The Gators will start year six of SEC play during the Urban Meyer era just like they've started off years one through five, 2–0 and ranked in the top 10. The Gators shook off a slow start to crush the Bulls 38–14.
This win was not a disappointment, despite what poll voters may think. Florida dropped from seventh to tenth in the AP poll and from sixth to seventh in the coaches' poll. The drop isn't a big deal, but it is odd that a better win against USF nets the same result as a win over the 1–11 MACupcake (who won their division opener against Eastern Michigan–SWEET VALIDATION!).
The Gators are still looking for an offensive identity and struggle at times, but they have settled into at least a temporary power/I Form/Big 10 type running team. This makes the spread offense fan in me weep, but when life hands you the worst option quarterback since Dan Marino, you make your lemonade by turning into Iowa.
Still, there were more than enough good performances to round out a solid top 10 list. The Gators weren't anywhere near perfect, but the improvements made should be enough reason to turn off panic mode and resume normal Florida expectations.
John Brantley has still not settled into the role as team leader/starting quarterback. He showed signs of the kind of quarterback Florida fans thought they were getting, but his overall play has been disappointing. That said, two touchdowns and zero interceptions is not a bad stat line, even if it is to the tune of 172 yards on 31 passes (which is terrible on its own, by the way).
Brantley can look DBs off and find the open receiver, but he has been inconsistent with his accuracy and decision making. He threw short on a third and ten when he wasn't under heavy pressure. His understanding of the option is as bad as I've ever seen, twice opting for the underneath shovel pass over a guaranteed big gain by either Jeff Demps or Mike Gillislee.
Overall, Brantley isn't living up to the hype. He hasn't done anything to jeopardize the Gators chances of winning, but he's not winning games either. He did enough to crack this list, but only because he was able to find the end zone twice.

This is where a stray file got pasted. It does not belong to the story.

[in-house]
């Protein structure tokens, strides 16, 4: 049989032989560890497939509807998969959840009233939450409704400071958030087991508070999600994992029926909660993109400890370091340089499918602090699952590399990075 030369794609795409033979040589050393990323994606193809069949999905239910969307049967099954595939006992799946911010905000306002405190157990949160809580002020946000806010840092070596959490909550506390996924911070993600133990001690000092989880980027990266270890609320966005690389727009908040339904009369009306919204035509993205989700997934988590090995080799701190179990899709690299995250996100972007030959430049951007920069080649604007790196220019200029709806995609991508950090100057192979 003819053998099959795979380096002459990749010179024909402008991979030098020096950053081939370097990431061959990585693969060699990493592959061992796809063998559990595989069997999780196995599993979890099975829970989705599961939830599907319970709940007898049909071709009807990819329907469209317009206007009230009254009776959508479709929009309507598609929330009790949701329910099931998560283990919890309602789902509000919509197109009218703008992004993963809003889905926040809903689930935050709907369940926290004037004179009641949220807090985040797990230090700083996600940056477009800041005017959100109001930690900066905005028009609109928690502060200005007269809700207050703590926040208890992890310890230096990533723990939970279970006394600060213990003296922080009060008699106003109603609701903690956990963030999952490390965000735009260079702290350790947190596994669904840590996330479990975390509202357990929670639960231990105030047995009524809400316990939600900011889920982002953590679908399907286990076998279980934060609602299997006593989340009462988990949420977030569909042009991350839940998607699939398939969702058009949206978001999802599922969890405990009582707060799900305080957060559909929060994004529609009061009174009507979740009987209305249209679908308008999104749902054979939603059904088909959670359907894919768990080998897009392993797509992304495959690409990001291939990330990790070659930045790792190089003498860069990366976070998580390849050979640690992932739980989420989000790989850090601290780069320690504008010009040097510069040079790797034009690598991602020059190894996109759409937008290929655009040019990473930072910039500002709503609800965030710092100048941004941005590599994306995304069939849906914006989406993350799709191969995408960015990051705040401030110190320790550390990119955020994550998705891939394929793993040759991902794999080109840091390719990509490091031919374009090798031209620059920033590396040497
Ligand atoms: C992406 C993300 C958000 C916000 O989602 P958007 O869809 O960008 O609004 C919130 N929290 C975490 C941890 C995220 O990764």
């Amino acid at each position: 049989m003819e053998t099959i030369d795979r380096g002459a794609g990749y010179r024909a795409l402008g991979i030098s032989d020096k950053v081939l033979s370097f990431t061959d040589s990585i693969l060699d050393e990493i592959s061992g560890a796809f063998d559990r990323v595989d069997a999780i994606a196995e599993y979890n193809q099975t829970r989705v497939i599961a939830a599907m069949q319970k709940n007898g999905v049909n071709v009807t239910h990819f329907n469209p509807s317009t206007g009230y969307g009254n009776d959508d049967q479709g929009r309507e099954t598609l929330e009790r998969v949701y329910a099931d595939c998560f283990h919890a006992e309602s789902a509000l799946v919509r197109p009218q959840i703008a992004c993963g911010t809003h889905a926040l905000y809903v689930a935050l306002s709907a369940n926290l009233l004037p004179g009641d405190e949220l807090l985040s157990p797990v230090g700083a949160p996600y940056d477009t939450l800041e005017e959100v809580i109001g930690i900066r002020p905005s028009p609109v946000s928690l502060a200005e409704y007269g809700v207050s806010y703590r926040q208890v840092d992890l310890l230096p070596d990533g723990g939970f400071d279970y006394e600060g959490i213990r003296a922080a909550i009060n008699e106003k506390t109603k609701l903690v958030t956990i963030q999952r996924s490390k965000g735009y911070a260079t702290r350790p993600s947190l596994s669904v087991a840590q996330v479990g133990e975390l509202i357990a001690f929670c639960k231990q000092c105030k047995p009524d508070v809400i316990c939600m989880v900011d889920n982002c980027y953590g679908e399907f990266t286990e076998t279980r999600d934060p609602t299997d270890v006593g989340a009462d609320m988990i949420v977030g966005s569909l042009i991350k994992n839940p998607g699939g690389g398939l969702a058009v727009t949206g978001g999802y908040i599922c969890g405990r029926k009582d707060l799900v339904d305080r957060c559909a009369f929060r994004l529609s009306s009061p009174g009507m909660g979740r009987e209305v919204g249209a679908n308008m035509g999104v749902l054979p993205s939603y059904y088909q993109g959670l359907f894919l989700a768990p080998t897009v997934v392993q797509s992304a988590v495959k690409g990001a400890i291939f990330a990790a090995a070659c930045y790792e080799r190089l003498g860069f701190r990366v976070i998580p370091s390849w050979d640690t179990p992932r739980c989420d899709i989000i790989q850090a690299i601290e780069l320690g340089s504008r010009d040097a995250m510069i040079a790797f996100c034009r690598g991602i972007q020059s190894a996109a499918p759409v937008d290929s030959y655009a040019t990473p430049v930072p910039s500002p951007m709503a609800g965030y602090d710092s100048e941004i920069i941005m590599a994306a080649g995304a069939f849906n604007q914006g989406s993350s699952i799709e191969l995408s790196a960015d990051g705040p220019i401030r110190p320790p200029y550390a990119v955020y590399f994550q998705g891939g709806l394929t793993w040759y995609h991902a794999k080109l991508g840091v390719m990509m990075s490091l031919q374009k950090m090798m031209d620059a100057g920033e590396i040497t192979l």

Just average isn't going to cut it as Tebow's successor.
Gillislee only played one play in the first half. He missed his block and forced Brantley to throw the ball away. He came back in the second half with two 10+ yard runs and a four-yard touchdown run.
Florida's "power back" gained yardage on every touch. Gillislee has also made his mark on special teams, with a nice tackle on a punt. He was clearly the third option at running back, but he could go back and forth with Moody all year.
Thompson had a drop and a pseudo drop in the first half. He also had six catches for 83 yards. It was an up and down day for Florida's No. 1 receiver. His first drop should have been intercepted on the tip. His second "drop" was a tipped pass that pretty much fell right into his hands after it was defended. He also let slower, less talented defenders hang with him on routes, which led to broken up passes.
The six catches were a team high, though. So were the 83 yards of offense. He made a great catch that set up UF's first touchdown too. On paper, his game looks great. However, it always seems like Deonte should have done just a little bit more, and sometimes, you are judged more on what you should have done than what you have done.
This may be a sign that the Gators are in trouble. The punter has the seven spot on a top 10 players list. Henry did more than luck into a spot here thanks to the team's incompetence. He pinned the Bulls back inside the 20-yard line twice and had four punts for 174 yards.
Henry is a very underrated part of the Gators' team. So far, winning the punting battle hasn't really mattered. The Gators have run away with both victories this season, so it is easy to overlook the special teams.
It's nice to see Henry return to last season's form. Against Miami (OH), his only punt went for an abysmal 27 yards. He had more opportunities against USF and has only allowed one yard on punt returns so far this season.
With SEC play starting this week, punting is going to become more important. Unless the Gators can turn into the 2008 team that could score at will, field position is going to matter this year.
Moody went from doghouse to workhorse. He carried the ball 14 times for 59 yards. Most of his carries were hard yardage. Moody kept the ball secure, blew through tackles and showed Florida fans a glimpse of the running back that was supposed to show up in 2007.